Russian journalist released to house arrest in drug case

International

Journalists and supporters of Ivan Golunov, a journalist who worked for the independent website Meduza, gather at a court building in Moscow, Russia, Saturday, June 8, 2019. A prominent Russian investigative journalist has been charged with drug dealing after four grams of the synthetic stimulant mephedrone were found in his backpack, Moscow police said Friday. (AP Photo/Dmitry Serebryakov)

MOSCOW (AP) — A prominent Russian investigative reporter who was detained on drug-dealing charges has been released to house arrest in a case that has raised widespread alarm among journalists.

Ivan Golunov was taken to a Moscow court late Saturday after undergoing medical examination that was initiated when he complained of feeling poorly in police custody.

He left the courtroom after the ruling to place him under house arrest until Aug. 7. In the court hearing, he denied being involved with drugs and said he would be willing to help investigators.

While speaking to journalists from the cage in which defendants are held in Russian courtrooms, Golunov broke into tears.

The Moscow police department said that an emergency medical squad was called for Golunov on Saturday afternoon and determined he should be taken a hospital for examination.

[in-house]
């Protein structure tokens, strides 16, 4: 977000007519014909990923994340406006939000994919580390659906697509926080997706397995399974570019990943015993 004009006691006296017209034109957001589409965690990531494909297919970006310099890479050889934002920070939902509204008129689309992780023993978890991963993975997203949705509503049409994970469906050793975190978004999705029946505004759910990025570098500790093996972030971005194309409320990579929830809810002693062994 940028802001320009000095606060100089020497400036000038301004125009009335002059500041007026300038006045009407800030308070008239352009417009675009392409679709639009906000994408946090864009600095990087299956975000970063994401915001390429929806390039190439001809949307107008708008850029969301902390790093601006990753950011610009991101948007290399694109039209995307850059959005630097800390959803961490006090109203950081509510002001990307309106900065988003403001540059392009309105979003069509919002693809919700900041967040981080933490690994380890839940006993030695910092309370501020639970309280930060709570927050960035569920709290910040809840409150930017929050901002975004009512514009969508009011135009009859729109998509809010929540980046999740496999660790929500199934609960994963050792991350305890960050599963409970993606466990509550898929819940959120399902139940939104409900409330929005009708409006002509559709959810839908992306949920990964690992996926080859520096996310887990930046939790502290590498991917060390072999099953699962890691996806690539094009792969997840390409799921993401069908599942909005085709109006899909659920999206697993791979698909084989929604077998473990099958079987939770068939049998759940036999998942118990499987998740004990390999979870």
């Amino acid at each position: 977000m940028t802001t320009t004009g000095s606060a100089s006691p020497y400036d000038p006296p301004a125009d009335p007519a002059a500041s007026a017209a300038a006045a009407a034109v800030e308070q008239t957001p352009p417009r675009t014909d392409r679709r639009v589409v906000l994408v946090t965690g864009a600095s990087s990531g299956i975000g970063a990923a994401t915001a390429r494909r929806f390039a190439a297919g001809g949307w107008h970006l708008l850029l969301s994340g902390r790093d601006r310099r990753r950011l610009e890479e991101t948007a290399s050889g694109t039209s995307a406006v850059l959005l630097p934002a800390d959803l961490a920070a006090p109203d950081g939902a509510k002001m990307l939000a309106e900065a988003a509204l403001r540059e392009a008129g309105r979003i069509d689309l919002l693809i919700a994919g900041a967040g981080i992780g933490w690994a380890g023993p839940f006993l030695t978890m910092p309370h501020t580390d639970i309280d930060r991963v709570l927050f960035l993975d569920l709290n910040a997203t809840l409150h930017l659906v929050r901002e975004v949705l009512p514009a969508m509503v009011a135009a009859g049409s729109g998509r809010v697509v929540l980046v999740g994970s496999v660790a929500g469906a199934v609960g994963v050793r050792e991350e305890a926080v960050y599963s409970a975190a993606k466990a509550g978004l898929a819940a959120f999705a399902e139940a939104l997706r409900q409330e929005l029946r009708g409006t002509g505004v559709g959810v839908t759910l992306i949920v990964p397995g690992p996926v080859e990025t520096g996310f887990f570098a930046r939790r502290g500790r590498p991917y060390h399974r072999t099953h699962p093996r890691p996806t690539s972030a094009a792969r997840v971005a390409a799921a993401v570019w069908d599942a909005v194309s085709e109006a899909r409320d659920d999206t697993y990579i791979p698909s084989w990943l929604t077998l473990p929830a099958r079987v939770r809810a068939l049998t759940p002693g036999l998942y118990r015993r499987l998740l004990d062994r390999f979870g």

It did not specify Golunov’s medical problem. The head of human rights organization Agora, Pavel Chikov, told Russian news agencies Golunov was suspected of having a concussion and a broken rib.

Golunov’s publication, the independent website Meduza, said he allegedly was beaten after his Thursday arrest.

Police are alleging four grams of a synthetic stimulant were found in his backpack. But many journalists suspect the arrest was retribution for Golunov’s investigative work.

Golunov’s recent work has included a report on unscrupulous money-lenders who evict debtors from their residences and on an organization allegedly trying to take over Russia’s funeral industry.

Golunov said he has received threats related to the latter, Meduza editor Ivan Kolpakov told the Interfax news agency.

Supporters of Golunov gathered outside the Moscow courthouse and dozens of people demonstrated in St. Petersburg against the arrest.

“I don’t want people to be persecuted for their political views. Tomorrow, they may plant drugs on me, on you, on anybody if we keep silent,” Boris Vishnevsky, deputy head of the St. Petersburg legislative assembly, said at the demonstration.

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